Broadcaster Simi Sara moves from TV to radio with Talk 1410 show

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Lively and enthusiastic may be the two words that best describe Simi Sara, a well-known local TV personality who’s now Vancouver’s newest radio talk-show host.

It’s been nearly a year since Sara said goodbye to Citytv. Although the former CityCooks and Breakfast Television cohost kept busy working part-time, travelling, and spending time with her family, the self-professed news junkie was itching to get back into the swing of things. So, when the chance to host her own show on Talk 1410 presented itself, she didn’t hesitate to jump at the opportunity.

“It turns out that I’m enjoying it immensely,” she told the Straight after one week on the job.

True to form, Sara was driving her son to class as she spoke about some of the challenges she’s faced with her switch to another medium.

“I don’t have to worry about what I look like on the radio,” she said, laughing, when asked about the notoriously early hours of radio work.

While she wasn’t fazed by the prospect of waking up at 4 a.m. to host the morning show, finding a job with accommodating hours was extremely important to Sara.

“It was a big priority for me...to be able to be home with my kids,” she said. “I’ve learned a lot in the last year, and one thing that I’ve learned is that I really want to be home for my kids.”

The show—still in its early stages—has Sara flying solo, talking about issues related to a range of current events. According to the veteran broadcaster, doing the show by herself is “a little scary”.

“Doing four hours of a live show by yourself is a huge challenge, but I get to immerse myself into the world of news,” Sara said. Naturally, the job requires a fair deal of organization and preparation, long before Sara goes live on air.

Sara’s journalism path began in the classrooms of Langara College, where she studied mostly print reporting. But her curiosity about the world of television translated into an internship at Citytv—one she managed to parlay into a part-time job that eventually turned into a 16-year career.

Sara was the first member of a visible minority to win the B.C. Association of Broadcasters’ Broadcaster Performer of Tomorrow award in 1995 and the Broadcaster Performer of the Year in 2003.

She recently had a gig on CBC’s The Point with Aamer Haleem—an experience she described as lots of fun, as well as a helpful introduction to radio broadcasting.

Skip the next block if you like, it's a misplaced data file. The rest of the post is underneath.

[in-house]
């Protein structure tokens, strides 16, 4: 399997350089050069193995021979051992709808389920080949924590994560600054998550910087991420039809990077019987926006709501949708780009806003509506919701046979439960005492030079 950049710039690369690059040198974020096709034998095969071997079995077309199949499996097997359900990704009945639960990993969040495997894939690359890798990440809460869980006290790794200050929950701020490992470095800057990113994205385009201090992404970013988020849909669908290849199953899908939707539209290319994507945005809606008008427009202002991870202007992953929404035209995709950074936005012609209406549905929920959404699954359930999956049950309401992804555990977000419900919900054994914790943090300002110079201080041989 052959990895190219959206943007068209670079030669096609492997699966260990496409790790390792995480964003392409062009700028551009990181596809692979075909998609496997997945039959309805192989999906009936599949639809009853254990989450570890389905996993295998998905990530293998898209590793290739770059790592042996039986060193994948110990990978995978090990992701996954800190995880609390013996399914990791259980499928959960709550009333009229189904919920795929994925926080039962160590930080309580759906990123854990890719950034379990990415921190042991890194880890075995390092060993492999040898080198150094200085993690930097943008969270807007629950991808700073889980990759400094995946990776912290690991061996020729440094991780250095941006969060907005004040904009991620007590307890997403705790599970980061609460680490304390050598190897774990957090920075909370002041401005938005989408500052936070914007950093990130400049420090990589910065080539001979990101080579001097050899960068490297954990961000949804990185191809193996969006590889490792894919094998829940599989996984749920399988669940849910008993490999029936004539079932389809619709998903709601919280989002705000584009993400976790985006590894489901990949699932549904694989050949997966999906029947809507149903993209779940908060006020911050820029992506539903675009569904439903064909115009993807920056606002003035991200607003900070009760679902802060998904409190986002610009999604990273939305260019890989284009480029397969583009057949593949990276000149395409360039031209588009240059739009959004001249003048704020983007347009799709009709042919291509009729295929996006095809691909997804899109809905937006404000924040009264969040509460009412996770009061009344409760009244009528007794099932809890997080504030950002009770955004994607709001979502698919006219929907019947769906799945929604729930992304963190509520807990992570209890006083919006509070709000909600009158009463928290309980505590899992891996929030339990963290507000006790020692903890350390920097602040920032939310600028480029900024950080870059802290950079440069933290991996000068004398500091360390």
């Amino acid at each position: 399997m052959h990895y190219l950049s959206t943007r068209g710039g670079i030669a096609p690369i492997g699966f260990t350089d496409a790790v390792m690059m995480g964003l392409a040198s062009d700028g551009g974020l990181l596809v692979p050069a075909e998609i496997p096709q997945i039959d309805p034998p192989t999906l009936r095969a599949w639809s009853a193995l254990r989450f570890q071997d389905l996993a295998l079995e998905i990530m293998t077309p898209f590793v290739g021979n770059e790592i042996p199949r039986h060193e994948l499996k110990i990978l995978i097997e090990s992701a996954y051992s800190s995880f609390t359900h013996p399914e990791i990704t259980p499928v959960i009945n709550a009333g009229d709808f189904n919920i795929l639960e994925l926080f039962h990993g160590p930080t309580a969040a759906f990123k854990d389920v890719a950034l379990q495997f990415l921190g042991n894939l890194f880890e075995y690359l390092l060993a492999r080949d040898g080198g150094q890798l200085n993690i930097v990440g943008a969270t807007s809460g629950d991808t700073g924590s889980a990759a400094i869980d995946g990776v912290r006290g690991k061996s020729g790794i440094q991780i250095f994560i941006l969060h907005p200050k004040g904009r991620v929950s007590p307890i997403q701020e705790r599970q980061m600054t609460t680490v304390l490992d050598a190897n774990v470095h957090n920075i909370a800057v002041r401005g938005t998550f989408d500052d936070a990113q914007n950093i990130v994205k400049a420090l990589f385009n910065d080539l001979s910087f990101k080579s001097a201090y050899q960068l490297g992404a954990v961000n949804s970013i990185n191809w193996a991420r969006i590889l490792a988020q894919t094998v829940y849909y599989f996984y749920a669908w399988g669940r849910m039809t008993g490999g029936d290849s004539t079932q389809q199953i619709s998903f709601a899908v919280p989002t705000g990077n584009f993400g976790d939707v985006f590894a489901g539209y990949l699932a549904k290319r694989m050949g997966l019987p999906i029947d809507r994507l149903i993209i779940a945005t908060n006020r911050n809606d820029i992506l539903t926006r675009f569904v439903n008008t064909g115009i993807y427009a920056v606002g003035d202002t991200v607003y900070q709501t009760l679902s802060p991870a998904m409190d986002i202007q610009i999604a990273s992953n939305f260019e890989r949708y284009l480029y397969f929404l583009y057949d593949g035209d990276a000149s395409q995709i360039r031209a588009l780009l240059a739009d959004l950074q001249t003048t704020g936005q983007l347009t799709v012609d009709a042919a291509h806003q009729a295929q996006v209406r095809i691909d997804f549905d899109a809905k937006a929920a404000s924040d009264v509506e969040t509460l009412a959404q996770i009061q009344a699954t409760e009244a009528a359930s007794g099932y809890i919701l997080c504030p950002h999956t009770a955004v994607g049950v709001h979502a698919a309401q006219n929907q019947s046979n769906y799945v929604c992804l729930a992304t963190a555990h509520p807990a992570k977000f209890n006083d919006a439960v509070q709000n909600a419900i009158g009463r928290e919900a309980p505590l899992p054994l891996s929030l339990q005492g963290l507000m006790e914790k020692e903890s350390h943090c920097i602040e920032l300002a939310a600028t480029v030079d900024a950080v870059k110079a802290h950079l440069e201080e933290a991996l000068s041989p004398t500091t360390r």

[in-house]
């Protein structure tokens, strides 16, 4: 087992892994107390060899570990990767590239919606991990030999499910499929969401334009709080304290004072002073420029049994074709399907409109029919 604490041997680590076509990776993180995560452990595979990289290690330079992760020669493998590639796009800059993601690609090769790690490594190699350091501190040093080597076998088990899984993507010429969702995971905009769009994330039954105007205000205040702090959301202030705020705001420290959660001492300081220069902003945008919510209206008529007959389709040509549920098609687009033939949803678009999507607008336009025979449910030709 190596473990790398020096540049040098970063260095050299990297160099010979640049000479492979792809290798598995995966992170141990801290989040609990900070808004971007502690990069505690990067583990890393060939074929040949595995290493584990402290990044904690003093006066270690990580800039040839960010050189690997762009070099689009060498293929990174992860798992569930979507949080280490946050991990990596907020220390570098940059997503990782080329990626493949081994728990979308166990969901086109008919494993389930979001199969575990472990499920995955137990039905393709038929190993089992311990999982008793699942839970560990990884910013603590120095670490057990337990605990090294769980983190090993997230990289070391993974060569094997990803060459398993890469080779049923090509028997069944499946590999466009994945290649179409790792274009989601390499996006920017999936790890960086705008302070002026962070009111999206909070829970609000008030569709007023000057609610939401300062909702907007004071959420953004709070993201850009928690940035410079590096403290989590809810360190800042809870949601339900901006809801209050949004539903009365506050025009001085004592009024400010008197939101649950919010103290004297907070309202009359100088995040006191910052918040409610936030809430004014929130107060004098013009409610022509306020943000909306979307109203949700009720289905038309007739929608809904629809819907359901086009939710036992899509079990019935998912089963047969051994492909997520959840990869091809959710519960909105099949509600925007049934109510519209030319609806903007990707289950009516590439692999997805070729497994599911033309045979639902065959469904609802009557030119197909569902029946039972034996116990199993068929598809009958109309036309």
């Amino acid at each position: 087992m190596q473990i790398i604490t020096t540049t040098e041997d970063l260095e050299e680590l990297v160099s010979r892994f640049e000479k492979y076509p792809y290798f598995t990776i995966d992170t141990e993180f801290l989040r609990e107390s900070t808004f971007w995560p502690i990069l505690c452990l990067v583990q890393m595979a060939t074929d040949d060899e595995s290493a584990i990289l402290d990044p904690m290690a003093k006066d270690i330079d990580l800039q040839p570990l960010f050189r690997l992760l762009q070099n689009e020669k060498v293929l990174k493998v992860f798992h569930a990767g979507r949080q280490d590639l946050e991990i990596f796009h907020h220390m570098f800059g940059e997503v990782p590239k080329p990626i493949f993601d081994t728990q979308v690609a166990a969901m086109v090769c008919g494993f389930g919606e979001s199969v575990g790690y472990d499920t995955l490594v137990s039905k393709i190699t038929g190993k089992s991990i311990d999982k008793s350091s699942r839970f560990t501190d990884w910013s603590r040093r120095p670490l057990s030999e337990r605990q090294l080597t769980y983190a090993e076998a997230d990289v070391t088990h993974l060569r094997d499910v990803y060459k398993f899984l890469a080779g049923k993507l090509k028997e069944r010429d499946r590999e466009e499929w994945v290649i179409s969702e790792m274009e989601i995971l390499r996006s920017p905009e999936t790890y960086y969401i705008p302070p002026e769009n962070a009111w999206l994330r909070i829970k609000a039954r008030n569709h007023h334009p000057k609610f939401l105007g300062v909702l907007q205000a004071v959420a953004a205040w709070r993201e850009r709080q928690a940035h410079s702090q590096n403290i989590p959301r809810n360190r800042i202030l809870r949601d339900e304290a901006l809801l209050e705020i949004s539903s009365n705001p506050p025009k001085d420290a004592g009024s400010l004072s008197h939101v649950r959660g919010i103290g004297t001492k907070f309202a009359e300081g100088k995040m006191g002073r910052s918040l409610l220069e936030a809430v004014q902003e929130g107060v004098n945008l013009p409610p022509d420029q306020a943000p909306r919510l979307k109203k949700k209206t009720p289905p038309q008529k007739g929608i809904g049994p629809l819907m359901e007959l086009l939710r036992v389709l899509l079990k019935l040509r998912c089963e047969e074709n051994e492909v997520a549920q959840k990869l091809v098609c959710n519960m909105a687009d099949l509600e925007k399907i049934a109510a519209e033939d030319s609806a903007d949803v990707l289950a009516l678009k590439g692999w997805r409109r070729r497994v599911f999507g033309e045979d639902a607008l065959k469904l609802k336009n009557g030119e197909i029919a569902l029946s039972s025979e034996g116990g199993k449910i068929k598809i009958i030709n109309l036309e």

Now, The Simi Sara Show runs from 6 to 10 a.m. on weekdays.

Sara is humble when asked about her successful career.

“It’s really because people have been so good to me through the years that I’m able to still be around,” she said.

Comments (7) Add New Comment
Sue
I look up to Simi Sara and I am happy to see her join a new medium of communication / broadcasting. I think we need more people of visible minority to be in the FOREFRONT and CEO's of these all-blonde/all-white companies. Look at her replacements now...! disgusting.
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harmien torenbeek
Sue, visible minority is not so visible on radio is she now.
And as for Simi getting away from CityTv, none too soon. The worst farm-station to come out of Toronto.
I have no idea how she is doing at Talk-1040 for I can't stand 'talk-radio', which outside of CBC, seems to be all we get.
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ANDREW POPOVIC
At least Simi is by far and miles ahead of the likes of Green, Adler and the other neo con including Rutherford, Coren and Breakenridge biased lack of LISTENER TALK (they just want to push their agendaa and no matter what the guest has to say 'they' try to convert). REFRESHING!!!
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John Schwermer
Looking forward to your interview with Heidemarie, who disconnected from the money concept fifteen years ago. There is a book "The Man who quit money," and Heidemarie Schwermer is mentioned in it on page 226. Maybe somebody should write a book about her life and call it "The woman who quit money."
Have a great time together in a conversation tomorrow free of charge.
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jerry mcphee
Simi seems like a nice woman. However, I find her show boring and without any oomph. Today she had a guest from the Pembina Institute and lobbed one softball question after another at him.

I miss Michael Smith. He was fair but not afraid to ask tough Questions. Sari could take a lesson from him.
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Mona
I miss Simi Sara immensely. Now that I know where to find her I will listen to her show on my android.
She is a great inspiration to women.
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James Marshall
Simi Sara despite her Jack Webster award does not impress me at all. Whenever a caller disagrees with her, he (or she) is gone. Poof!

And while her skin is dark and she is a member of a visible minority. Well, so what! Jack Webster was a member of an audible minority, a guy with an extreme Scottish brogue in British Columbia.

Simi has broadcasting skills. Give her that. Skin color, feminist bias, and a protective slant on subjective preferences does not impressive me.

I met Jack Webster one time and he never cut me off because I did not agree with him. He allowed me to speak without cutting me off.

Ever notice that on her show? Agree with me or you are out of here.

- Jim
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